Central sleep apnea is mostly seen with people who have certain medical conditions and can be associated to certain medications. CSA can occur together with obstructive sleep apnea or by itself. Note that snoring is not a symptom of central sleeping apnea.

How to assess sleep apnea

Before any treatment can be started, it is important to get a sleep study to determine the severity of the symptoms. An overnight sleep study usually involves the patient staying a night in a sleeping clinic. While sleeping, the patient is connected with several sensors to a computer system. These sensors record the brain waves, heartbeat, breathing and movement. Results are categorized in 3 groups.

Sometimes it is also possible to have a home sleep apnea test. This type of sleep study lets you sleep in your own bed, with a small monitor collecting data while you sleep.

The severity of one’s sleep apnea is determined by the amount of pauses in the breathing (apnea events):

  • Mild: the patient suffers 5-14 breathing interruptions an hour.
  • Moderate: the patient suffers 15-30 breathing interruptions an hour.
  • Severe: the patient suffers 30 or more interruptions per hour.

What are my treatment options?

Depending on the severity of the condition, the doctor will suggest one of the following appliances.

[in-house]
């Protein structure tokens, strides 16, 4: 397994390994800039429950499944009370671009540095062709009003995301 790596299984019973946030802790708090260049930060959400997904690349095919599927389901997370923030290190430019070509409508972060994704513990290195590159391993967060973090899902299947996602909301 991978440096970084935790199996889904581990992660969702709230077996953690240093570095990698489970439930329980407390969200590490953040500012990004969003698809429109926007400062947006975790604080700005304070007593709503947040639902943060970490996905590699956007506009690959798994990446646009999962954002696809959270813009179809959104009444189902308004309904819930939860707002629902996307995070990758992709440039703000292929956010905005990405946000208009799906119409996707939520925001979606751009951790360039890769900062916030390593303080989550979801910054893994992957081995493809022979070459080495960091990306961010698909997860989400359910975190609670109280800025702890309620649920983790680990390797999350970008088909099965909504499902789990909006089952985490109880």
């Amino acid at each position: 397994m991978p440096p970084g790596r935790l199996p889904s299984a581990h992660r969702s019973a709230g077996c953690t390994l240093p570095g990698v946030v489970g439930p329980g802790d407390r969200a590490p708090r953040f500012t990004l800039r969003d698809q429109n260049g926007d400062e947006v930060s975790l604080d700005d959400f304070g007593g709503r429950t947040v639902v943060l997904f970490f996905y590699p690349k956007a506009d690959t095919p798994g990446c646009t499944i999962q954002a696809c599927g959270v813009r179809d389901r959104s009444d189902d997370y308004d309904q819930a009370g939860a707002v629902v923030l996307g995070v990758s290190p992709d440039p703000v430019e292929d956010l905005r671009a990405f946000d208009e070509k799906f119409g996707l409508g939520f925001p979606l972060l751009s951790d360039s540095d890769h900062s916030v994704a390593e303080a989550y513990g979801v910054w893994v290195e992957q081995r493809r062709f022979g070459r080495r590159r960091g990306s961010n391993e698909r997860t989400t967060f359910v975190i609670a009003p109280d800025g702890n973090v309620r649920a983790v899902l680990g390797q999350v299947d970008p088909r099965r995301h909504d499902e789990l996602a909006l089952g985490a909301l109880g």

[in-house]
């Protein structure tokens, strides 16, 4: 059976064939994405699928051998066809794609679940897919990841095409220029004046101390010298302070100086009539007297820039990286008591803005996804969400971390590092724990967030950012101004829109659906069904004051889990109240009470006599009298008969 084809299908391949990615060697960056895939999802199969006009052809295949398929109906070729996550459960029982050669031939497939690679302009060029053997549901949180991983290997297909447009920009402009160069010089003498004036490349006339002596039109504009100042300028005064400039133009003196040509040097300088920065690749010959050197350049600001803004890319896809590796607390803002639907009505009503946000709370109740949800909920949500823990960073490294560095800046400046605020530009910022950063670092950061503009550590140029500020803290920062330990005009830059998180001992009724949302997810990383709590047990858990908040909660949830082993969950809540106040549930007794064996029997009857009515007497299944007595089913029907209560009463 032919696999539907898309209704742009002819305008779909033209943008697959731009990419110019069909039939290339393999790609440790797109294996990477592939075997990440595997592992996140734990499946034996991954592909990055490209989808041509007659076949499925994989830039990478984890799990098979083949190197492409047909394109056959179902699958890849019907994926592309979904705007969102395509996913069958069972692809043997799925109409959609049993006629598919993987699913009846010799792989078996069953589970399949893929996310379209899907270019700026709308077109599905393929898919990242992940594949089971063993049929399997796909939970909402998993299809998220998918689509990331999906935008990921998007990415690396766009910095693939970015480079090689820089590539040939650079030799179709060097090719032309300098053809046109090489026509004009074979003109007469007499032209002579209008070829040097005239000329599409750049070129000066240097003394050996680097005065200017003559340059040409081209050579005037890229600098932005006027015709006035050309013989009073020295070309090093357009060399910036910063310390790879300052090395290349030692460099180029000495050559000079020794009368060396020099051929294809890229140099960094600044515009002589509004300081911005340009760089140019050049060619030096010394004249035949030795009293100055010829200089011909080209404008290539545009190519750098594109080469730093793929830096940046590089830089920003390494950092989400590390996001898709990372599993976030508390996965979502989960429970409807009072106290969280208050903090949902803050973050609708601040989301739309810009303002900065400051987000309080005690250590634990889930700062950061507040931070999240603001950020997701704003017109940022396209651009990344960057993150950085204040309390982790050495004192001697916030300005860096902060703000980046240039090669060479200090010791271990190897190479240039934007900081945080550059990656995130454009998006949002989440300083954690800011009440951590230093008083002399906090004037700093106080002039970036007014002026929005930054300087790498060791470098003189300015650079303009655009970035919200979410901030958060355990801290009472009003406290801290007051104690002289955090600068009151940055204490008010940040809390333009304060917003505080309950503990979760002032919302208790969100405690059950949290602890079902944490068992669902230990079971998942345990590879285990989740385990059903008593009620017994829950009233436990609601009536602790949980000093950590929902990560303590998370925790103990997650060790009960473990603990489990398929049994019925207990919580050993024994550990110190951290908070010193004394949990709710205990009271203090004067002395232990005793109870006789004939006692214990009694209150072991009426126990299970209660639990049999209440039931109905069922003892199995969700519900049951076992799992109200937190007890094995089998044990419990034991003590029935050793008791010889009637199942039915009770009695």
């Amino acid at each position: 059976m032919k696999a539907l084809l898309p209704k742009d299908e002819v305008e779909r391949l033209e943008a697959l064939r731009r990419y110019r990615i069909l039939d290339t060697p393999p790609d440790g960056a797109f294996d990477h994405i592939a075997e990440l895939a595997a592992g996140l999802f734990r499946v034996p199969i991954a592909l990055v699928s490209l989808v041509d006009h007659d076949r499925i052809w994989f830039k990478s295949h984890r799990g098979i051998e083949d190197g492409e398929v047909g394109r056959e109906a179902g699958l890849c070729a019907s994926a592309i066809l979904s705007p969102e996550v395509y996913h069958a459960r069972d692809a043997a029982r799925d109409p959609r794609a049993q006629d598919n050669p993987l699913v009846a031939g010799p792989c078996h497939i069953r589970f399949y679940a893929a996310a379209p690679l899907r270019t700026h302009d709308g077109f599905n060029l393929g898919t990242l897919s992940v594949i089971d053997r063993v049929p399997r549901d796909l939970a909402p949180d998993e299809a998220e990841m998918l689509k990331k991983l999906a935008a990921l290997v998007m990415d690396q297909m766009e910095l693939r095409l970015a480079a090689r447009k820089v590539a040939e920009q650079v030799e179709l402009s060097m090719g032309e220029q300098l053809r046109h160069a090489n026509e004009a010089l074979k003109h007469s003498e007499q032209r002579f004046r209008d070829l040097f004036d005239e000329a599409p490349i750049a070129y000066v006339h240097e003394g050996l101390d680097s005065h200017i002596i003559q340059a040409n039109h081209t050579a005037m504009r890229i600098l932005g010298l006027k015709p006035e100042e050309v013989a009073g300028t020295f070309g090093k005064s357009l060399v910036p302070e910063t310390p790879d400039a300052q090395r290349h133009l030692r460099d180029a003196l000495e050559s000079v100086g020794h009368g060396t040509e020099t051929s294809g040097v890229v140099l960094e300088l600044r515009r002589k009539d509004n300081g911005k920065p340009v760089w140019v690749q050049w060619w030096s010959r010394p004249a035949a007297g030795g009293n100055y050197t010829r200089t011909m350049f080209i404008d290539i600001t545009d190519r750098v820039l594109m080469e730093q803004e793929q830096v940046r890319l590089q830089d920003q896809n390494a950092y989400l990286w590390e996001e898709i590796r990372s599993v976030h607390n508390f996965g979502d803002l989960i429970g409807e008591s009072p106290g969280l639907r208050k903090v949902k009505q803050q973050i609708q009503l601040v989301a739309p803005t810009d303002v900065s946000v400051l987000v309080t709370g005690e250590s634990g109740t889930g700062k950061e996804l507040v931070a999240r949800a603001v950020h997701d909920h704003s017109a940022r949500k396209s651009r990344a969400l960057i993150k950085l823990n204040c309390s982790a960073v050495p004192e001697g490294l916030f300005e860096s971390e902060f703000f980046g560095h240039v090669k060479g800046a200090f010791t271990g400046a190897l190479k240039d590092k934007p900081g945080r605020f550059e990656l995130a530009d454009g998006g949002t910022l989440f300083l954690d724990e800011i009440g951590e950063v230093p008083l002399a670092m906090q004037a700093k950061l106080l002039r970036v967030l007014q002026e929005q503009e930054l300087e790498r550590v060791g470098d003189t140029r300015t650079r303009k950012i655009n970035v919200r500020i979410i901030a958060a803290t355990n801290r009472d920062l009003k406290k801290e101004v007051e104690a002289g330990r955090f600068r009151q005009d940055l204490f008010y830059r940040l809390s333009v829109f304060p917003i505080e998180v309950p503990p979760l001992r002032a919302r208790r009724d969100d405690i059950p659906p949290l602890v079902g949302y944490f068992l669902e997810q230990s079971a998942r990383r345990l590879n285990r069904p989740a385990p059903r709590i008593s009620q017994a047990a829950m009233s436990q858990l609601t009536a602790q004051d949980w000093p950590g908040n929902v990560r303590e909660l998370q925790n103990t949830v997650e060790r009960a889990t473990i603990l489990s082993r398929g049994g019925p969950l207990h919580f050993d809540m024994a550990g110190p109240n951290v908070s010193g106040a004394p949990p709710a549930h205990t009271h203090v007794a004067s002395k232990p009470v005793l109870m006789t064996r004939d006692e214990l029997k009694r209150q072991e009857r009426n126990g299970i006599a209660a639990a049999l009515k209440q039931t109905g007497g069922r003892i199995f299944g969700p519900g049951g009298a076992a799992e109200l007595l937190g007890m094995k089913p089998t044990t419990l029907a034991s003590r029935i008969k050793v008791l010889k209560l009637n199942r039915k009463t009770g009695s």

Mandibular Advancement Devices

The first option is called Mandibular Advancement Devices (MAD’s) which can be made by your dentist. These devices are similar in appearance to a sports mouth guard and fit over the lower and upper dental arches, together with metal hinges connecting them. The main goal of the device is to keep your airway constantly open by moving your lower jaw. MAD’s should always be custom made and adjustable, so your dentist can adjust in follow up consultations for maximum effect.

Tongue Retaining Devices

TRD’s, or Tongue Retaining Devices, function similar to MADs, but while the above option moves the jaw forward, the TRD controls the tongue itself. They are also similar in design, but have a small compartment that fits around the tongue using suction to keep it forward.

Continuously Positive Airway Pressure device

Another commonly used treatment is a continuous positive airway pressure device (CPAP). A CPAP device consists of a small silent generator, a hose and a mask to put over nose and mouth while sleeping. The device sends a constant flow of pressurized air through the mask into your throat to ensure your airways stay open during sleep.

A lot of patients find the use of the CPAP device uncomfortable and need some time to get used to it. Common complains are: an itchy nose, a dry mouth, leaking masks, and a hard time falling asleep. Regular consultation with your doctor while getting the device to function properly will aid in the effectiveness of the device.

If you think you may have sleep apnea you should contact your local sleep clinic or go to your local doctor for more information. You can also visit your Kingston dentist for additional information on the subject.